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 Post subject: Net breeding
PostPosted: Dec 05, 2010 10:36 am 
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As far as i have understand it, it take different times for the numerous LFTR design to reach a CR > 1 or higher. Several decades for the french TMSR reactor. So how long would it take it for David LeBlancs tube in a tube/shell design?

Thx in advance. :D


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 Post subject: Re: Net breeding
PostPosted: Dec 05, 2010 4:23 pm 
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You may be slightly confusing breeding ratio with doubling time - by definition, a ratio is unitless.

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 Post subject: Re: Net breeding
PostPosted: Dec 05, 2010 4:42 pm 
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Mh so the good news is i am only slightly confused :lol:

Want i want to know is how long will it take for a LFTR design to produce enough U233 to be self sufficient?


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 Post subject: Re: Net breeding
PostPosted: Dec 05, 2010 5:35 pm 
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Except for the DMSR, all the molten salt designs usually discussed here are intended to be self-sufficient in fissile (CR>=1.0, iso-breeder or better) from when they are started, provided that the correct startup fuel is available - U233 or a mix of actinides extracted from the spent fuel of existing reactors. If startup is on low-enriched uranium (<20% U235, >80% U238) it may be necessary to continue feeding uranium for some years. How much and for how long depends on the reactor design, and in general it is easier to start thermal (lots of moderator) designs than fast designs this way.


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 Post subject: Re: Net breeding
PostPosted: Dec 05, 2010 5:45 pm 
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In my opinion, it will be less expensive to produce the start up charge using enriched 235U than to breed your own fissile. This will also remove the expansion constraint of doubling time. That is we can expand the fleet as fast as we like limited by the enrichment capacity. As a crude estimate we have around 400 GWe world wide nuclear power so there should be something like enough enrichment for 400 tonnes fissile / yr. We need something like 2 tonnes fissile as a start up charge. So, if we can start up from LEU we can start over 100 reactors per year using the current enrichment facilities.


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 Post subject: Re: Net breeding
PostPosted: Dec 05, 2010 9:28 pm 
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Right. Marcus, I'm going to write a description which is probably a bit simple for you, because I'm in that kind of mood right now. If folks like it I'll stick in on my blog.

A lot of the early work on nuclear reactors talked about breeding ratio. People thought about breeding ratio a lot. Back in the 1950s and 1960s, they thought that Uranium was a fairly rare metal, and it was obvious that you'd want to power the whole work off nuclear reactors. So they didn't think there would be enough uranium for a once-through fuel process, which got most of it's energy from fissioning the 0.7% of natural uranium that is U-235. Instead, they thought they'd have to get most of their energy from U-238, which as you know is fertile but not fissionable.

Natural uranium with 0.7% U-235 and 99.3% U-238 doesn't sustain a chain reaction in light water reactors and especially not in fast breeder reactors. It has to be enriched to have a higher fraction of U-235. So, they figured they would make fuel elements from Uranium enriched to 3.5% or 5% U-235. After a few years of operating those fuel elements in a reactor with a breeding ratio greater than 1.0, when those fuel elements had accumulated enough fission products that they had too little reactivity, they would reprocess them, separating out the fission products and mixing back in the depleted Uranium left over from making the initial fuel elements. Note that because the breeding ratio was greater than 1.0, the fuel elements would have a little more fissile (Plutonium 239 and 241 now rather than Uranium-235) than they started with. In this way, a reactor could keep going for hundreds of years with no more mined uranium that what was used to start it initially.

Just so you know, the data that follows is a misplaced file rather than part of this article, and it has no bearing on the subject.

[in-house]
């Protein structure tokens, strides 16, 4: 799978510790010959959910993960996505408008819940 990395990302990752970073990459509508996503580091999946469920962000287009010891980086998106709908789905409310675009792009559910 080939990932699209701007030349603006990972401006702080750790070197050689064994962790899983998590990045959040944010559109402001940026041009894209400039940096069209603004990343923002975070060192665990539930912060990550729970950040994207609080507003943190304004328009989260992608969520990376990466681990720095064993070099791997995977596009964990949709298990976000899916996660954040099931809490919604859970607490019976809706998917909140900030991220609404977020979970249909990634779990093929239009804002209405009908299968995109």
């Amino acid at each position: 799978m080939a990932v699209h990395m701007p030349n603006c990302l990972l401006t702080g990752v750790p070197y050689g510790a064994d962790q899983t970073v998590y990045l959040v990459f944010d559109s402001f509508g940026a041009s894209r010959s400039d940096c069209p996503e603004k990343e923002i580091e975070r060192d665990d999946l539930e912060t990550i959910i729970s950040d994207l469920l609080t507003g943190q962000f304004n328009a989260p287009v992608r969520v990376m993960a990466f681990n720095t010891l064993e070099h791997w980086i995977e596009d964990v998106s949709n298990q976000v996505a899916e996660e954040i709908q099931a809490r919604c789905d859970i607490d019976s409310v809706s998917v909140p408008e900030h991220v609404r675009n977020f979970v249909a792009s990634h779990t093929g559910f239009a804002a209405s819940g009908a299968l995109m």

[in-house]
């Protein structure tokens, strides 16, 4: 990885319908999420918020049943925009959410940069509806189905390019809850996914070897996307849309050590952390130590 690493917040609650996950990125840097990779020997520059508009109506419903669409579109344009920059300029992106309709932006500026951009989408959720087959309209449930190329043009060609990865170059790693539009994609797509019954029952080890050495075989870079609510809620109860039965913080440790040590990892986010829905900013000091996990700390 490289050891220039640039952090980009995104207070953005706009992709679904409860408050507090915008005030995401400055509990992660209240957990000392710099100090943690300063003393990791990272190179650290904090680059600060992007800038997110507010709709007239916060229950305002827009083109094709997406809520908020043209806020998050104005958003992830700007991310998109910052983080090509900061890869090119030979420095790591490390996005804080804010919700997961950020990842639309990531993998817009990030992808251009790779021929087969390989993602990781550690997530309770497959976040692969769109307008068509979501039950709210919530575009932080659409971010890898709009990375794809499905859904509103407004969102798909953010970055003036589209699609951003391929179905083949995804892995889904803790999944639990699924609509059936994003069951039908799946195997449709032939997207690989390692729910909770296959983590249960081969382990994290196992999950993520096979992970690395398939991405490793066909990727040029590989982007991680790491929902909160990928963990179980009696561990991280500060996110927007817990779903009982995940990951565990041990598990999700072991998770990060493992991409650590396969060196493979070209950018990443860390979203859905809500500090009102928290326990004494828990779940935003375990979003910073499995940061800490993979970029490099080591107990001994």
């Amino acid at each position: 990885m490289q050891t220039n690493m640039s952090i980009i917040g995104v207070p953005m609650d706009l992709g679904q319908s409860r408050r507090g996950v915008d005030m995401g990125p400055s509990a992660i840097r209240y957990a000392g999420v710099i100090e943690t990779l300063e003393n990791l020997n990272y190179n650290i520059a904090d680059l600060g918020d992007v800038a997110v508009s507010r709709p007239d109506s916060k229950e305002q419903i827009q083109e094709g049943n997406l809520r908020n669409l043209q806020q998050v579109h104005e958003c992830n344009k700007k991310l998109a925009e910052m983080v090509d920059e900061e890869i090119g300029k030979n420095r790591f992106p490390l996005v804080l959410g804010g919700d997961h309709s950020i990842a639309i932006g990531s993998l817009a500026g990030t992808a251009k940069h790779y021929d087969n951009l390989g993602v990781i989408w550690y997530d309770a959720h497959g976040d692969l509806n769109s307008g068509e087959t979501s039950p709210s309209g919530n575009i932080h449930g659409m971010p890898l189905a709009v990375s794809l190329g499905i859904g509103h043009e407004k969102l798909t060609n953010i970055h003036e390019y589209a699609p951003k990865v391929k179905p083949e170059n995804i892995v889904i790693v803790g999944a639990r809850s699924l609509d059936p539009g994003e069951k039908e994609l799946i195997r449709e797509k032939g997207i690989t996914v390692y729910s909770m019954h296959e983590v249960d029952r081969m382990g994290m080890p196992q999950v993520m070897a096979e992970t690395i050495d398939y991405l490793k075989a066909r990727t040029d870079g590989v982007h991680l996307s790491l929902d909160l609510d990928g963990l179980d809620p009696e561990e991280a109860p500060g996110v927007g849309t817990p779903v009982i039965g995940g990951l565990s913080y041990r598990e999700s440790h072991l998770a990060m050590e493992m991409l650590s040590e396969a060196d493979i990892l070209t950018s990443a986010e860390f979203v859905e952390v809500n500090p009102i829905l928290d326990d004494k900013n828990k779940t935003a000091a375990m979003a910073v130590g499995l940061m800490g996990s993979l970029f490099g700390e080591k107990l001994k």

But the problem was that you'd have to mine all the uranium needed to run the reactors for hundreds of years right at the beginning. So the next idea was to start reactors, not with newly mined and enriched Uranium, but with the extra Plutonium that the presumed breeder reactors would be making. If your breeder reactors yield 106% of their initial fissile load after 3 years of operation, it's going to take 50 years for one of those reactors to make enough extra fissile to start another reactor. That's a long time. You can speed it up a bit by having two reactors make enough fissile to start another after just 25 years. Then you have three reactors make fissile for 17 years to start the next one, and so on. The relevant metric for a exponentially expanding scheme like this is "doubling time", which is, how long does it take to double the number of reactors. Remember that the benefit of this scheme is that you can defer mining uranium.

And then they discovered a lot of uranium in the ground. Uranium prices crashed. The initial benefit of breeder reactors, which was that you could defer all the expense of mining uranium, turned out to be a small expense deferred. In fact, it turned out to be much cheaper to mine uranium for start charges than to reprocess the used fuel elements to take out the fission products. So that's what we do now.

The thing I realized which caused me to write all this is that the benefit of a breeding ratio greater than 1.0 was just the deferral of the cost of mining. Getting from 0.4 every 4.5 years, which is where LWRs are now, to 1.0 has the advantage of reducing the amount of uranium mined by a factor of 100, because once you get to a breeding ratio of 1.0 you can remove fission products and mix in depleted uranium. But beyond 1.0, there is no improvement in the amount mined.

So, I'm astonished that the price of mined uranium was ever high enough to motivate the development of commercial reactors with BR>1.0. I haven't been able to find anything which gives uranium prices in the 1950s yet.


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 Post subject: Re: Net breeding
PostPosted: Dec 06, 2010 12:42 am